Bronzeoak expanding solar capacity to 190MW

by Myrna Velasco, 20 March 2015
from Manila Bulletin

After cornering the first ever certificate of compliance (CoC) that warrants it for feed-in-tariff eligibility, Bronzeoak Philippines, Inc. is gathering pace on its solar venture as it gears up for capacity expansion of up to 190 megawatts (MW).

Its solar farms IA and IB under San Carlos Solar Energy Inc. (SaCaSol) for an aggregate capacity of 22MW have already been qualified for FIT at P9.68 per kilowatt-hour. These are the same facilities that were bestowed with the first FIT-COC by the Energy Regulatory Commission (ERC) in a ruling issued February 16 this year.

It was qualified that the certificates were given to the project’s two phases – the first one is for 13MW which reached commercial commissioning May last year and the 9.0MW which came on stream August 2014. The company though is still set on becoming part of the expanded 500MW installation for solar technology – an investment direction cast by the Department of Energy and subsequently endorsed by the National Renewable Energy Board.

According to SaCaSol president Sech Zabaleta, “an expansion of the solar park is currently underway in San Carlos, scheduled to bring the total capacity to 45MW by the end of 2015.” He added that SaCaSol II with 32MW and SaCaSol III with 33MW capacities “are also under construction in Negros.”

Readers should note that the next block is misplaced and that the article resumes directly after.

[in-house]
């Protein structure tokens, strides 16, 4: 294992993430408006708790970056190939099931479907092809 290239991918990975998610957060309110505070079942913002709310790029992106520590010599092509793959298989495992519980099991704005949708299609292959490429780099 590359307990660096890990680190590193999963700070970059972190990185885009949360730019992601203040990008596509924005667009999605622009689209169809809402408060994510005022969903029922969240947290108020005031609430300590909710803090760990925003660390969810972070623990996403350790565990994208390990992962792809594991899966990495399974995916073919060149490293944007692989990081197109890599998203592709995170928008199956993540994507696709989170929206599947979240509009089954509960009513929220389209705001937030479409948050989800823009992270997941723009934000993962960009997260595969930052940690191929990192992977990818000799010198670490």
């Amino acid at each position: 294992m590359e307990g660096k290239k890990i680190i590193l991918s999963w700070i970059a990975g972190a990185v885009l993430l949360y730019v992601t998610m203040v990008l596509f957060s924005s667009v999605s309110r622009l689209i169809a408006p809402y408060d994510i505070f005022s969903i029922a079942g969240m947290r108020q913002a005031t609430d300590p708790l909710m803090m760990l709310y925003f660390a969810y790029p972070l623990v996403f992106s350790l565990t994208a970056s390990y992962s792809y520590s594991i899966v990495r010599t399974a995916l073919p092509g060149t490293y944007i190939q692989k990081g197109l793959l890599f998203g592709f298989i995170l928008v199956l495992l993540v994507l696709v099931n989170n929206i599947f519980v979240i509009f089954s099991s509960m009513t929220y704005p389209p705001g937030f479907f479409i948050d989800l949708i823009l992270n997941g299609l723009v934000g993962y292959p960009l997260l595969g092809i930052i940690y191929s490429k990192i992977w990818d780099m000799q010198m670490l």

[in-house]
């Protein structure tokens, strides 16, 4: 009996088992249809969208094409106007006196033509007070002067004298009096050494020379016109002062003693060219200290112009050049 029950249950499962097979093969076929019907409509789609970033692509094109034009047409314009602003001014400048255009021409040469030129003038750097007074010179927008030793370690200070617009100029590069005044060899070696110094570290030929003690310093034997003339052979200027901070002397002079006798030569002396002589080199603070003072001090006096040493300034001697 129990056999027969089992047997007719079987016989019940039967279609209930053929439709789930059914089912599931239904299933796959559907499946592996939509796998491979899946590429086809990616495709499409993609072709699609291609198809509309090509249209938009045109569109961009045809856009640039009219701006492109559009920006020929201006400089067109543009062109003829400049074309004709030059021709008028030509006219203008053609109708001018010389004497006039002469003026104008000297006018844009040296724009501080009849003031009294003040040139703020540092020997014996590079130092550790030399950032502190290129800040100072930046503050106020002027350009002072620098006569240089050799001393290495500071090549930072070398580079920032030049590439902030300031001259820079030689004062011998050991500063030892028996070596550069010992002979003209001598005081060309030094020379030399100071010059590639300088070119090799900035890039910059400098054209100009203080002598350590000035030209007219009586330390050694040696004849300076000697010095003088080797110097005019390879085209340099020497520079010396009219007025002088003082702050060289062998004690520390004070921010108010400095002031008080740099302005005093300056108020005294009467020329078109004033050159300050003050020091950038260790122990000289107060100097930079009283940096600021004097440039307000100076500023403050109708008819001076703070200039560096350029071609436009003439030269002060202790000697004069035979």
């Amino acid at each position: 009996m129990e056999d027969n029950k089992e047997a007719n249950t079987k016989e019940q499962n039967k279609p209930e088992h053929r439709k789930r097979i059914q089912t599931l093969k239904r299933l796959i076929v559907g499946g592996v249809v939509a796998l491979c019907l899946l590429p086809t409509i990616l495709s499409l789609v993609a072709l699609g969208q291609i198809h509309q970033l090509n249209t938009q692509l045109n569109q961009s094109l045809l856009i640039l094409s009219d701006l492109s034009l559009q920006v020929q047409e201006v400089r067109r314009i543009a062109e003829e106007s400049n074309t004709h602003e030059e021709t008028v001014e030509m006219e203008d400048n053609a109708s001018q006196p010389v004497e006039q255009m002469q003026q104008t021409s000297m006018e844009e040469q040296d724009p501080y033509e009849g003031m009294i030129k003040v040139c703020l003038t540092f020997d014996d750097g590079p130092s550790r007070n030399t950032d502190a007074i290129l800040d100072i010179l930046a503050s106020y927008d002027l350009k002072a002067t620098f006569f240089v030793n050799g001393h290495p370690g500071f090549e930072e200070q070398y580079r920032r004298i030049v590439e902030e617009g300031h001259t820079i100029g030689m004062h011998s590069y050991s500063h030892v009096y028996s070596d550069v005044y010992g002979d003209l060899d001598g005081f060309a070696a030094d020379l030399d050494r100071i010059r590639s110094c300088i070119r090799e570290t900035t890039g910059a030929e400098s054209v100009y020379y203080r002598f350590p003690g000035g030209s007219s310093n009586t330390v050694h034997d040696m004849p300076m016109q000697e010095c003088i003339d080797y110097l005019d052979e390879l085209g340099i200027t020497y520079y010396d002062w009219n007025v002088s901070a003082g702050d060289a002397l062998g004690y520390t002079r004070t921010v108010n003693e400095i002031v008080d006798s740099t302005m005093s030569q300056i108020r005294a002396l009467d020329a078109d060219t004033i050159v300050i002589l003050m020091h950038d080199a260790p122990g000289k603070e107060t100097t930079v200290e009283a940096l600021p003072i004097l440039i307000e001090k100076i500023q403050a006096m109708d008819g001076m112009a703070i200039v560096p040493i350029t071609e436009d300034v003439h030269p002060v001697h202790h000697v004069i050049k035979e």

The SaCaSol project vehicle, it was noted, will cover the group’s solar investment expansions in San Carlos, La Carlota and Manapla – all in Negros Occidental province.

Further, Zabaleta indicated that two other sites have also been selected “for installations totaling 80MWs,” which will then bring BP’s solar portfolio to 190MW. The company asserted that it is joining the race to bring to fruition the target of the Philippine government for solar capacity installation to higher scale.

The competition in the solar space is now being hinged on the final FIT rate that the ERC will approve. So far, the numbers being floated range from P8.50 to P9.10 per kwh.

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